TMNT Leo

Paramount Pictures

By the second time Groot said his famous line in Guardians of the Galaxy, the little girl with the red-faced mother behind me in the theater had cracked the code. From then on, every time a character tossed a question or confused glance toward the arboreal humanoid, she’d yell “I Am Groot!” in unison with Vin Diesel. When Groot shoved a limb through a dozen henchmen and slammed them Hulk-style against a wall for good measure, she shouted out his catchphrase, and when he produced only a sheepishly demonic grin in return, she lost it. When he wrapped his limbs around the other guardians as they plunged from the sky, I could hear her whisper “Groot?” like an ad for Kleenex over my left shoulder. When he danced inside a flower pot, she danced too.

She was probably about the same age I was when I saw Teenage Mutant Ninja Turtles back in 1990, so I imagine the memory will stick with her. She might dress up as Groot for Halloween, play with his action figure, eat sugar cereal with his face on it (that’s still a thing, right?) like I did with the talking turtles. After this weekend, there’s also a new generation of kids who will become Michelangelo on Halloween night as well as a group my age, shaking our oatmeal fists while ineffectually saying, “This is what the real Turtles was like.”

As you could have guessed, the new incarnation of TMNT was big enough to launch a sequel, and it’ll be another adventure with a childhood favorite that I won’t see.

It’s not solely because the reboot launcher is being flogged by my professional pals. I knew from the first trailer that they weren’t making it for me, so I shrugged and got comfortable with letting my nostalgia go. It’s fantastic that some movies can be engaging for both kids and parents (we are all Groot), but I also can’t begrudge a movie whose loftiest goal is to be colorful daycare. I can only imagine what my own parents thought back in 1990 when a rat puppet explained the origins of a nefarious latchkey program operator with an affinity for metal shoulder pads. The rose colored glasses can’t stay on forever.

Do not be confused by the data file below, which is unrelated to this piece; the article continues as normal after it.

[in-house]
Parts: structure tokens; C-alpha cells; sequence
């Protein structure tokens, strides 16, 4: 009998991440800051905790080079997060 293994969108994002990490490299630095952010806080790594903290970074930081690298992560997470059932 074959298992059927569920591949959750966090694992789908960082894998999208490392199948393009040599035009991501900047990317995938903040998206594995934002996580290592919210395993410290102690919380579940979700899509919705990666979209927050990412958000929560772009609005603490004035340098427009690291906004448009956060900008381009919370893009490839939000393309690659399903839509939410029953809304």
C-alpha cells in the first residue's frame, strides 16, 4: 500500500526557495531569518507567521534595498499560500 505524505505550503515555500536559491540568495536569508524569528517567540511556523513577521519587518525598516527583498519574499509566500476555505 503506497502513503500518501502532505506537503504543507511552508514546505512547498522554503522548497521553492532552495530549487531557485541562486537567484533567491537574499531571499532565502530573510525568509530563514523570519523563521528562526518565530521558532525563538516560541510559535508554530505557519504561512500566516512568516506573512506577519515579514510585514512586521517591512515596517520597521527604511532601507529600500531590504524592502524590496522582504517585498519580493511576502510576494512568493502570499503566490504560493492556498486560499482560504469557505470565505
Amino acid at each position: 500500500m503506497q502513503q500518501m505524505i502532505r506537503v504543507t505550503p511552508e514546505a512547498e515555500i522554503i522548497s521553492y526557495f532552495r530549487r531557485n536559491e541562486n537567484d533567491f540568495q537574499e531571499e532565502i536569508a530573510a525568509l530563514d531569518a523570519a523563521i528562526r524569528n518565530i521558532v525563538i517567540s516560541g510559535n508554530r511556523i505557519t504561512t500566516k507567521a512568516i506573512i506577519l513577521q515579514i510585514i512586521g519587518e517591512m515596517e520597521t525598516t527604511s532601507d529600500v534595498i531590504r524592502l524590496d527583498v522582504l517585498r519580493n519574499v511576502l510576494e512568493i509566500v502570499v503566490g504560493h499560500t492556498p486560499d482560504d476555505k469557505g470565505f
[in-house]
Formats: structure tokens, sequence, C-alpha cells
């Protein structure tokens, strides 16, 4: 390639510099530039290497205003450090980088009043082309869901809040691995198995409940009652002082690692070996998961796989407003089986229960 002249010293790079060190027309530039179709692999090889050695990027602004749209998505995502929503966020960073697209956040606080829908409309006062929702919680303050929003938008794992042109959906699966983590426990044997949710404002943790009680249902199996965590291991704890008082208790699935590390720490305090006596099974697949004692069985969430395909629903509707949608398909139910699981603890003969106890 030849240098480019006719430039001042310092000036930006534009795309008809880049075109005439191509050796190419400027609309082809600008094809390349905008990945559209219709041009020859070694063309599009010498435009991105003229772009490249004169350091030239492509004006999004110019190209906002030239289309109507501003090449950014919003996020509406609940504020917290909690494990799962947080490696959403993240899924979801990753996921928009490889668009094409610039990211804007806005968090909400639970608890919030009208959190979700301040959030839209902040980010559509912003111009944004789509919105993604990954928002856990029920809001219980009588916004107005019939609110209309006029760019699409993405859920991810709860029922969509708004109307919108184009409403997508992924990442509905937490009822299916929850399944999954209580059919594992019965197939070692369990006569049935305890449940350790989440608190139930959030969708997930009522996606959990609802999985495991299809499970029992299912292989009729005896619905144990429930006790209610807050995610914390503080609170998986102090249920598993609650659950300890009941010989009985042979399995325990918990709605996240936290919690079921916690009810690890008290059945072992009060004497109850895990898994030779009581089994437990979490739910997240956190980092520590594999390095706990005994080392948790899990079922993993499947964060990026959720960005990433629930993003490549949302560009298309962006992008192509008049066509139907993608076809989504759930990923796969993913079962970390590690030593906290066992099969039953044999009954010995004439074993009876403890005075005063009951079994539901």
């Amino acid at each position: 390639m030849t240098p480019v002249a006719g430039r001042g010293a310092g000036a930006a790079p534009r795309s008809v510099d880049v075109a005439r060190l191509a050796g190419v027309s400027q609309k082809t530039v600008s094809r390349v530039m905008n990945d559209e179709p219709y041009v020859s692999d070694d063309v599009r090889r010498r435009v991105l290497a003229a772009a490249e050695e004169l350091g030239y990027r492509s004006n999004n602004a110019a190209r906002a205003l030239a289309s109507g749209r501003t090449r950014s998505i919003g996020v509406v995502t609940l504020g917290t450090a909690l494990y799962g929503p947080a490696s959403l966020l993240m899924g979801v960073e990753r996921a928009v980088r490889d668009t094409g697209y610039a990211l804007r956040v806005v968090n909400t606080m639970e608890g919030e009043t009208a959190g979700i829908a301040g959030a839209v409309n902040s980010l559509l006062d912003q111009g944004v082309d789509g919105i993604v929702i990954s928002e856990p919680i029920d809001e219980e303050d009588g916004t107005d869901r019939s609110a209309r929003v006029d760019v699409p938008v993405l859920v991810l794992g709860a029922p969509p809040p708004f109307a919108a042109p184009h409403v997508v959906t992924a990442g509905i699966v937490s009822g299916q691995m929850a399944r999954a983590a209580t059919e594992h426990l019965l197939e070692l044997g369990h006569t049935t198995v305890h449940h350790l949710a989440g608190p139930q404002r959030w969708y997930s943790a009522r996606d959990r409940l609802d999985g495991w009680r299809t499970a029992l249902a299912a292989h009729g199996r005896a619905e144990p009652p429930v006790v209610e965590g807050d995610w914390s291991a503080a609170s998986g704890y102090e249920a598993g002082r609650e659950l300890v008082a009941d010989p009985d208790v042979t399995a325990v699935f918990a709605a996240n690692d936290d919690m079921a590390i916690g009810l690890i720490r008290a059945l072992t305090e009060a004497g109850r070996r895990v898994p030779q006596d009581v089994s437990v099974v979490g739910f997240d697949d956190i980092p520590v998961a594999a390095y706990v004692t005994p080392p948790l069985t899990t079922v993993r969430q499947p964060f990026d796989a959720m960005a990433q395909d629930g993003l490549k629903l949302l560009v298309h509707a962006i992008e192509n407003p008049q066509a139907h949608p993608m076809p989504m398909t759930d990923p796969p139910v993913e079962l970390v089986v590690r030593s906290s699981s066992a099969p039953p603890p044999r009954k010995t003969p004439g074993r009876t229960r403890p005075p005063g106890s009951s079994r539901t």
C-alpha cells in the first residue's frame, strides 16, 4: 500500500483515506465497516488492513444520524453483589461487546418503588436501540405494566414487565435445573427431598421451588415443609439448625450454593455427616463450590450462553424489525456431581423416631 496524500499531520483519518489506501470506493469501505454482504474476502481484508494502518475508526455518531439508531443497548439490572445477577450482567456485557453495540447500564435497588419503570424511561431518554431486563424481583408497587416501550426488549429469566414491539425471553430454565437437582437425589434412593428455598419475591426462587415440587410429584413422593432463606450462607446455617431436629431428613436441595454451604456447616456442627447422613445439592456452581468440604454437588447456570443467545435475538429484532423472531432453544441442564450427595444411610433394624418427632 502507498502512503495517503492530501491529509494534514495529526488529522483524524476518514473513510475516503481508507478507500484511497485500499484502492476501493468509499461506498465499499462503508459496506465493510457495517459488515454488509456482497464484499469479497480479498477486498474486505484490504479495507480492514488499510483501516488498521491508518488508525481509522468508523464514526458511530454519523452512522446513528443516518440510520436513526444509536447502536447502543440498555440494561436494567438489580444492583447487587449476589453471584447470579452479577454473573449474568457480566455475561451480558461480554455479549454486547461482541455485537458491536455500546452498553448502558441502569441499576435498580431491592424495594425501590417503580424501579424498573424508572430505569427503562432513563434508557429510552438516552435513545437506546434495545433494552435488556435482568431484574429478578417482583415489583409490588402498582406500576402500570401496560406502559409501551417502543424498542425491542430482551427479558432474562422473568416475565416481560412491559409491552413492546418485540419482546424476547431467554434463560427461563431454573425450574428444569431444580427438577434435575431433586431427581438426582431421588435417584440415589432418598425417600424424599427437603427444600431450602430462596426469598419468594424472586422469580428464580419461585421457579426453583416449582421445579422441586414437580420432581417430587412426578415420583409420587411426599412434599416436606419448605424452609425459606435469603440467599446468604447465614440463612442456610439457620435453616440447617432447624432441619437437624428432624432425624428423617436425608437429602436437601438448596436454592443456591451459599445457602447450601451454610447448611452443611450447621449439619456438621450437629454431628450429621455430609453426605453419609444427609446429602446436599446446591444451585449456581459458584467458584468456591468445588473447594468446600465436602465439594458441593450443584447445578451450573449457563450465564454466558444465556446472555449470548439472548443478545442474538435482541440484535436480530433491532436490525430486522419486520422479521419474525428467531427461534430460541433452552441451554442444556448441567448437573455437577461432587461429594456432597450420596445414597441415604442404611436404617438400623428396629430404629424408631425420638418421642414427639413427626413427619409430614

To be clear, despite hitting comic books the year I was born, TMNT was one of the cultural touchstones of my childhood that wasn’t appropriated from an earlier generation like, say, Star Wars. The Saturday Morning Cartoon and the movies held major sway with my tiny, not-yet-fully-formed brain, but that version of the characters belongs in the past.

Speaking of the holy trilogy, I can’t help but wonder if original series fans are in for a world of hurt with the new J.J. Abrams-led sequels set to come. Outright loathing and memory-wiped dismissal of the prequels have been canonized as the “correct” responses to little Ani Skywalker learning to race pods, but those movies were still sickeningly large successes ($2.5b in worldwide gross) that undoubtedly sold about a bajillion dollars worth of plastic and shitty cereal because people in their 30s weren’t the primary target. Clearly, there’s a disconnect there; grownups who grew up with the movies hated something that was aimed at 12-year-old children who love it when marshmallows are shaped like Jar Jar Binks. Their pop culture — which had been so lovingly gifted and accepted and handled with care — had been offered in a new package to someone else. Sometimes that happens just as soon as we stop playing with the toys. Ahem:

Which is why you have people claiming that George Lucas (and, yes, Michael Bay) raped their childhood.

Yet as we brace ourselves for more reboots of things we recognize (and often still love) from our youth, we’ll have to accept that friends we made a long time ago may have nothing for us. New versions of our childhood memories aren’t being made for us anymore.

I don’t have a daughter or son, so I’m spared both the obligation and the opportunity to watch movies like Teenage Mutant Ninja Turtles 2k14 and share my version in the context of a new incarnation. It’s situations like these that make me wonder what those conversations sound like, how some parents are bridging the gap between the two worlds with the same name (while I can ignore the new version completely). As of this weekend, the phrase “Teenage Mutant Ninja Turtles” is going to evoke very different mental images for people of very different ages.

But there are always going to be stories like TMNT and Star Wars that span decades of popularity, inviting creators and copyright owners to explore and exploit on repeat. Sometimes they’ll walk the line of pleasing kids of all ages, and sometimes they’ll feature Megan Fox recording news segments on her cell phone. All we can do in the face of increased nostalgia-mining is to hope for the former while expecting the latter. Some day the little girl behind me will grow up and have to say, “No, this is how Groot is supposed to look!” and that’s gonna have to be okay.


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